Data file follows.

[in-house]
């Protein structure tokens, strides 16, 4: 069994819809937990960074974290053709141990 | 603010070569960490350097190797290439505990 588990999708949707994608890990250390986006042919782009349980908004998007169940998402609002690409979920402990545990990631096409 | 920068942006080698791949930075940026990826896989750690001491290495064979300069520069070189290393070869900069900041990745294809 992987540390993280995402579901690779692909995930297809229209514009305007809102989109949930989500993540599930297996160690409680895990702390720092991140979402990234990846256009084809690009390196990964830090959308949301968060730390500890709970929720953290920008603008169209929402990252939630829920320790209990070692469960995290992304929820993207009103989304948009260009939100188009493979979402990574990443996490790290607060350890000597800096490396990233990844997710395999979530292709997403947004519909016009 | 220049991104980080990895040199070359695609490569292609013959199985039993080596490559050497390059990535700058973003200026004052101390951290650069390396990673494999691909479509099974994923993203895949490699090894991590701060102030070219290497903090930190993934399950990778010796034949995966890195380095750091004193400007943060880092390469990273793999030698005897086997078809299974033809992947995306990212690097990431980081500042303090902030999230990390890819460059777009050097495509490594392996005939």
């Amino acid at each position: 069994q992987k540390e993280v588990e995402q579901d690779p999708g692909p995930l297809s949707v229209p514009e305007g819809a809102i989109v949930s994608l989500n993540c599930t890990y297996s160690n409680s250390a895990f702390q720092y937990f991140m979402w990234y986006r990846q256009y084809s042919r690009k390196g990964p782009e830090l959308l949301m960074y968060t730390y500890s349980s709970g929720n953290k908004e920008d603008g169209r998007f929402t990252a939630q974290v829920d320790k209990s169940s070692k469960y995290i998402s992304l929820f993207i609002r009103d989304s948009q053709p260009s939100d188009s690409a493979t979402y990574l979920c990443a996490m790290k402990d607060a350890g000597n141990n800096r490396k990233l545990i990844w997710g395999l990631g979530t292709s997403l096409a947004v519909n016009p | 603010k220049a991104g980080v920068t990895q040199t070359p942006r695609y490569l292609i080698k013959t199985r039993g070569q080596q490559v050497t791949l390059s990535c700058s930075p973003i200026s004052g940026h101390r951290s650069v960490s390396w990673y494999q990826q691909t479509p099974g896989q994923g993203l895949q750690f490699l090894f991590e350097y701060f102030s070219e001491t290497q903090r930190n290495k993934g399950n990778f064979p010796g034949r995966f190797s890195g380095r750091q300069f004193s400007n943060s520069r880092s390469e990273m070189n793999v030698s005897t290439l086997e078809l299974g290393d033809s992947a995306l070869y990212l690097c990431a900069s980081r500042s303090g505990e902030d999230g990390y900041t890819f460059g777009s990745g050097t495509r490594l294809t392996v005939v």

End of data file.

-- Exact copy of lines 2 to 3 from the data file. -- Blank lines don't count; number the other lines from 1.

């Protein structure tokens, strides 16, 4: 069994819809937990960074974290053709141990 | 603010070569960490350097190797290439505990 588990999708949707994608890990250390986006042919782009349980908004998007169940998402609002690409979920402990545990990631096409 | 920068942006080698791949930075940026990826896989750690001491290495064979300069520069070189290393070869900069900041990745294809 992987540390993280995402579901690779692909995930297809229209514009305007809102989109949930989500993540599930297996160690409680895990702390720092991140979402990234990846256009084809690009390196990964830090959308949301968060730390500890709970929720953290920008603008169209929402990252939630829920320790209990070692469960995290992304929820993207009103989304948009260009939100188009493979979402990574990443996490790290607060350890000597800096490396990233990844997710395999979530292709997403947004519909016009 | 220049991104980080990895040199070359695609490569292609013959199985039993080596490559050497390059990535700058973003200026004052101390951290650069390396990673494999691909479509099974994923993203895949490699090894991590701060102030070219290497903090930190993934399950990778010796034949995966890195380095750091004193400007943060880092390469990273793999030698005897086997078809299974033809992947995306990212690097990431980081500042303090902030999230990390890819460059777009050097495509490594392996005939």
């Amino acid at each position: 069994q992987k540390e993280v588990e995402q579901d690779p999708g692909p995930l297809s949707v229209p514009e305007g819809a809102i989109v949930s994608l989500n993540c599930t890990y297996s160690n409680s250390a895990f702390q720092y937990f991140m979402w990234y986006r990846q256009y084809s042919r690009k390196g990964p782009e830090l959308l949301m960074y968060t730390y500890s349980s709970g929720n953290k908004e920008d603008g169209r998007f929402t990252a939630q974290v829920d320790k209990s169940s070692k469960y995290i998402s992304l929820f993207i609002r009103d989304s948009q053709p260009s939100d188009s690409a493979t979402y990574l979920c990443a996490m790290k402990d607060a350890g000597n141990n800096r490396k990233l545990i990844w997710g395999l990631g979530t292709s997403l096409a947004v519909n016009p | 603010k220049a991104g980080v920068t990895q040199t070359p942006r695609y490569l292609i080698k013959t199985r039993g070569q080596q490559v050497t791949l390059s990535c700058s930075p973003i200026s004052g940026h101390r951290s650069v960490s390396w990673y494999q990826q691909t479509p099974g896989q994923g993203l895949q750690f490699l090894f991590e350097y701060f102030s070219e001491t290497q903090r930190n290495k993934g399950n990778f064979p010796g034949r995966f190797s890195g380095r750091q300069f004193s400007n943060s520069r880092s390469e990273m070189n793999v030698s005897t290439l086997e078809l299974g290393d033809s992947a995306l070869y990212l690097c990431a900069s980081r500042s303090g505990e902030d999230g990390y900041t890819f460059g777009s990745g050097t495509r490594l294809t392996v005939v």